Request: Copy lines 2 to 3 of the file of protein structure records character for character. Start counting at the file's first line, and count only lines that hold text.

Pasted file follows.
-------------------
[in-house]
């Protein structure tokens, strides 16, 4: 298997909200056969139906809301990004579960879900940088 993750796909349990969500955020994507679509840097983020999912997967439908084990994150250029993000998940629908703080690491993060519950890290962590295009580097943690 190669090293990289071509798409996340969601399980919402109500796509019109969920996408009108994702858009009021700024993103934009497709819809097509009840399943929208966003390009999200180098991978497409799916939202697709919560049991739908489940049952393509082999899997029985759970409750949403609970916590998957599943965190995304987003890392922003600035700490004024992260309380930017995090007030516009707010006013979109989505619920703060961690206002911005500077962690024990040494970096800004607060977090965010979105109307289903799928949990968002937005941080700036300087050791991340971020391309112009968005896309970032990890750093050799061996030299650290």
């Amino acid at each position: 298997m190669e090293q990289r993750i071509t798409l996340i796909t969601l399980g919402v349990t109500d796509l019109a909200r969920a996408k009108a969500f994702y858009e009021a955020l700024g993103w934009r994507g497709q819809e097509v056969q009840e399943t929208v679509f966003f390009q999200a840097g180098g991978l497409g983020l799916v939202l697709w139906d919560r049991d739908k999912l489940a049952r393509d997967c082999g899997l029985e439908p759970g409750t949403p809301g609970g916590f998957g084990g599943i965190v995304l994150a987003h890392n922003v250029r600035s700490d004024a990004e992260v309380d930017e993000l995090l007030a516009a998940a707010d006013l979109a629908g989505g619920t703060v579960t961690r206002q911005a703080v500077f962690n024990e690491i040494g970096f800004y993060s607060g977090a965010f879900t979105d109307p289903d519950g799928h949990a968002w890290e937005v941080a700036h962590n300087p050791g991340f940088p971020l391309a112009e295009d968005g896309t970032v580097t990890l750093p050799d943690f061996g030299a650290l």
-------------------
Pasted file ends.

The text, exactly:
């Protein structure tokens, strides 16, 4: 298997909200056969139906809301990004579960879900940088 993750796909349990969500955020994507679509840097983020999912997967439908084990994150250029993000998940629908703080690491993060519950890290962590295009580097943690 190669090293990289071509798409996340969601399980919402109500796509019109969920996408009108994702858009009021700024993103934009497709819809097509009840399943929208966003390009999200180098991978497409799916939202697709919560049991739908489940049952393509082999899997029985759970409750949403609970916590998957599943965190995304987003890392922003600035700490004024992260309380930017995090007030516009707010006013979109989505619920703060961690206002911005500077962690024990040494970096800004607060977090965010979105109307289903799928949990968002937005941080700036300087050791991340971020391309112009968005896309970032990890750093050799061996030299650290």
């Amino acid at each position: 298997m190669e090293q990289r993750i071509t798409l996340i796909t969601l399980g919402v349990t109500d796509l019109a909200r969920a996408k009108a969500f994702y858009e009021a955020l700024g993103w934009r994507g497709q819809e097509v056969q009840e399943t929208v679509f966003f390009q999200a840097g180098g991978l497409g983020l799916v939202l697709w139906d919560r049991d739908k999912l489940a049952r393509d997967c082999g899997l029985e439908p759970g409750t949403p809301g609970g916590f998957g084990g599943i965190v995304l994150a987003h890392n922003v250029r600035s700490d004024a990004e992260v309380d930017e993000l995090l007030a516009a998940a707010d006013l979109a629908g989505g619920t703060v579960t961690r206002q911005a703080v500077f962690n024990e690491i040494g970096f800004y993060s607060g977090a965010f879900t979105d109307p289903d519950g799928h949990a968002w890290e937005v941080a700036h962590n300087p050791g991340f940088p971020l391309a112009e295009d968005g896309t970032v580097t990890l750093p050799d943690f061996g030299a650290l």